Letters to the Editor 11/21

November 20, 2000

Letters to the Editor 11/21

W.Va. ballot had problems, too

To the editor:

Shortly before noon, I drove to Pleasant View Elementary School, Morgan County, W.Va., to vote. Standing before a long desk, where two people sat, one of them handed me a long sheet of paper.

I never voted in Morgan County. I was unfamiliar with the voting method - a paper ballot. I asked a question. I was grudgingly told, don't cross the top circle. I walked to another table where two people sat. I asked the same question: "Will my vote be canceled if I also vote for one Republican candidate?"

I showed them where it said I could vote for no more than two magistrate candidates. It also said if I switched over to another party on a straight ticket my vote would be void, or something to that effect. They said we are forbidden to speak and offered no assistance.


I stood there wondering what to do next. I though maybe I should go home and forget voting. Then I saw another long table. I sat down to study the sentences and hopefully to vote. After five minutes I was told to move, which I did, not wanting to be arrested. I walked to another table, where I sat in the corner of the room. Shortly, a gentleman, who heard my question, came to where I sat and offered assistance.

He said, "I only have to vote for one candidate, because it reads no more than two candidates."

I said, "O.K. But I want to vote for two candidates, so I can cross over and check the Republican column or do I write the persons name on the Democratic side?"

He said, "Hmmm."

I said, "Because if I cross over on a straight ticket, which is what I wanted to do, it says my vote will be canceled." Being dumb, I asked, "What should I do?"

He said, "Hmmm."

"Furthermore," I said, "a person at the election table told me not to cross the circle at the top of the ballot. That's all the person would tell me." I thought, this is secret stuff.

The gentleman read the top of the ballot sheet.

We both said, "Hmmm." The instructions were the same on the bottom of the ballot.

He immediately left.

Realizing the time -- I had been there an hour -- I checked off one candidate for the magistrate box and since I vote a straight ticket, I checked the appropriate circle on the top, folded the secret document, handed it to the employee, apologizing for any inconvenience I caused them and for being so dumb.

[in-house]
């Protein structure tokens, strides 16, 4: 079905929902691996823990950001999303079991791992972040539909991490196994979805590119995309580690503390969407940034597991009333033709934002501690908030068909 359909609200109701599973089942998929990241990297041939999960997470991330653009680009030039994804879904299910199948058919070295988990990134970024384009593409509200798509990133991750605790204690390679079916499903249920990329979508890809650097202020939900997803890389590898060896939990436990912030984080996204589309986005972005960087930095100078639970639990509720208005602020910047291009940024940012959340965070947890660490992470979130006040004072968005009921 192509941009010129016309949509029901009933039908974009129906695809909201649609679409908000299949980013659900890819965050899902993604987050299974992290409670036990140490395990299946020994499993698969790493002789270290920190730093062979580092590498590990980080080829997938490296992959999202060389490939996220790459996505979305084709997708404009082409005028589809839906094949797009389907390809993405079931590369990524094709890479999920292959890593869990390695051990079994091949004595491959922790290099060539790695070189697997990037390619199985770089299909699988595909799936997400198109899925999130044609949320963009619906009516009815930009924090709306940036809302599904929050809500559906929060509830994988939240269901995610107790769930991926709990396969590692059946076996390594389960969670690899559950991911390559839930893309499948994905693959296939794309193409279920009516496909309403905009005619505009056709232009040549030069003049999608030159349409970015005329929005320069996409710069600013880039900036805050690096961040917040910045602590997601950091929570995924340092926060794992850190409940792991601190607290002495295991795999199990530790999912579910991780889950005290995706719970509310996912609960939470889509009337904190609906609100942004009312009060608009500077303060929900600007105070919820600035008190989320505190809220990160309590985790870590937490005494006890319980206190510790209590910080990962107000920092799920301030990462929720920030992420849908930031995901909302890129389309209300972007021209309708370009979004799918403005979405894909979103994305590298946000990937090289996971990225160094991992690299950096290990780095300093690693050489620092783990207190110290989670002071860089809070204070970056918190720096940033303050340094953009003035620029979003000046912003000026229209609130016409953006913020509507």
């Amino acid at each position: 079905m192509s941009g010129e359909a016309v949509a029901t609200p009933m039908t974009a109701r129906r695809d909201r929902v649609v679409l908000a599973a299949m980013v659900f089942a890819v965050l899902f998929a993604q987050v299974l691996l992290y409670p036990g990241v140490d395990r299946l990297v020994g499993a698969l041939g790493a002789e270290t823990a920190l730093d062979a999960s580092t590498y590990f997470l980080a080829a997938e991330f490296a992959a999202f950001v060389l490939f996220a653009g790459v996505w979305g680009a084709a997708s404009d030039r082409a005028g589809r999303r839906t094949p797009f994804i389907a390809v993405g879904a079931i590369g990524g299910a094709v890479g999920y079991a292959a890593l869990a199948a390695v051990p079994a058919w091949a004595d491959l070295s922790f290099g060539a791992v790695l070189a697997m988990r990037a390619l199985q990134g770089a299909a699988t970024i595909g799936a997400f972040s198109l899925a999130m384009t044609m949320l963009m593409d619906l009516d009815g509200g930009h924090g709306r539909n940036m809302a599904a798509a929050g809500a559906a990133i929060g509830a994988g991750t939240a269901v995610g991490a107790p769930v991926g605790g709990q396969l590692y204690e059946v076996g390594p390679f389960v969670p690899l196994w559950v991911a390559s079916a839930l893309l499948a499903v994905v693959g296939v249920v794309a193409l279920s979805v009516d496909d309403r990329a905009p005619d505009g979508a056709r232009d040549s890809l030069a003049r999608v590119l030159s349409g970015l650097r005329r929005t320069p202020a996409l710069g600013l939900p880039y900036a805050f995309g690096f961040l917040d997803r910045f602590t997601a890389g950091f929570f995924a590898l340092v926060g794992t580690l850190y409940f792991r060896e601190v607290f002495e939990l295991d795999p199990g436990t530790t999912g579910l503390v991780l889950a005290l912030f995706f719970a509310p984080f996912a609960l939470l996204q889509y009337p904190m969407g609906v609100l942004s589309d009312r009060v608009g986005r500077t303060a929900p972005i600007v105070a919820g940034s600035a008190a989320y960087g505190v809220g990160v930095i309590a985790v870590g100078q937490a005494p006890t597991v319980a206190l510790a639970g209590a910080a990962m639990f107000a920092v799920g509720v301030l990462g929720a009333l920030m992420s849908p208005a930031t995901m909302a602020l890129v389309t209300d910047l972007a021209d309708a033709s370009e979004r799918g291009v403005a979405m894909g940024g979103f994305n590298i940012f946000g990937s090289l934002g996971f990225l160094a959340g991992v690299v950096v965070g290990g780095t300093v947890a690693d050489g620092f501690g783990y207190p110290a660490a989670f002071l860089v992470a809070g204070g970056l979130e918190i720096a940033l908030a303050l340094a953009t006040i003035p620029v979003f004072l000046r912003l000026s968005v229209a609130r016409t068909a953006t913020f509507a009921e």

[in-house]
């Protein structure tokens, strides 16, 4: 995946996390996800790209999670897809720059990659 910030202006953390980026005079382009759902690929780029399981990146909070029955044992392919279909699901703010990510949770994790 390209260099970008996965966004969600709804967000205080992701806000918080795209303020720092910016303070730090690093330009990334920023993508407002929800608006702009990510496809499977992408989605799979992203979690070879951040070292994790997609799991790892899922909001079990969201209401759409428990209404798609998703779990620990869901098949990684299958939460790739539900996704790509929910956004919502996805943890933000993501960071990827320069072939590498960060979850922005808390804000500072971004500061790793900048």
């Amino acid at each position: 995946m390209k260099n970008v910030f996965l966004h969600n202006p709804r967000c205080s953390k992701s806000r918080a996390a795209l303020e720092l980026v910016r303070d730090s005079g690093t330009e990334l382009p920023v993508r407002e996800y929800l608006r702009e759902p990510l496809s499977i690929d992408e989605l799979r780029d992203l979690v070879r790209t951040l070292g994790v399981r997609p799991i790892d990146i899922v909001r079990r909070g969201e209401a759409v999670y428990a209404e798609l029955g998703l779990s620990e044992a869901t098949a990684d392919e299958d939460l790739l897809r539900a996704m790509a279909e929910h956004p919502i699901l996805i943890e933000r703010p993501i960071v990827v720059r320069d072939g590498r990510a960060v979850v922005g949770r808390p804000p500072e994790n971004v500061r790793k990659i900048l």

I also reminded anyone in the room who bothered to listen, that for over 20 years federal and state funds have been available to upgrade the election process, like voting booths and officials. Nor is it against the law to assist people when they come to vote in a national election.

Being a stranger to these parts and voting here for the first time, if anyone thinks I made this up or that I'm wrong, please contact Sen. Robert Byrd. Maybe he can help or tell people like me to move on.

Also, there was a sign on the door which said in effect no assistance would be given unless the person who asked the question had a handicap. How primitive can it get, especially for dumb people like me?

Theodore A. Schendel

Hedgesville, W.Va.

My past is not an issue

To the editor:

This is in reference to the article in The Morning Herald, Nov. 14, where I, Jeffrey Sheffler, am running for a seat on the town council of Sharpsburg.

I see no need in bringing up my past less than seven days from the election - a past that has been settled. There has been no unknown secret revealed, only rekindling a time that is just that - a past which I have learned from. I am going forth in my life, only to be constantly branded with the likes of Julie Greene's report, which was brought to her attention by outside sources - undoubtedly a contender feeling pressure.

The office that I'm seeking isn't a high-profile position or high-waged job. I was even going to donate the $30 a year salary back to the community for children's activities, since this town has no programs or activities for its youth.

I want to serve the community that I was raised in and fulfill a journey that I've always wanted to explore. I truly believe I can bring this community into the new century with great ideas and goals.

Perhaps that is what the true concern is for. For it is highly irregular to prompt such an investigation as Greene did, for I've researched it and it's never been done before in this town. Since there is an inquiry into my legitimacy, perhaps we need to invest a full-scale audit into everyone that is a registered voter and see if they qualify to be on the register.

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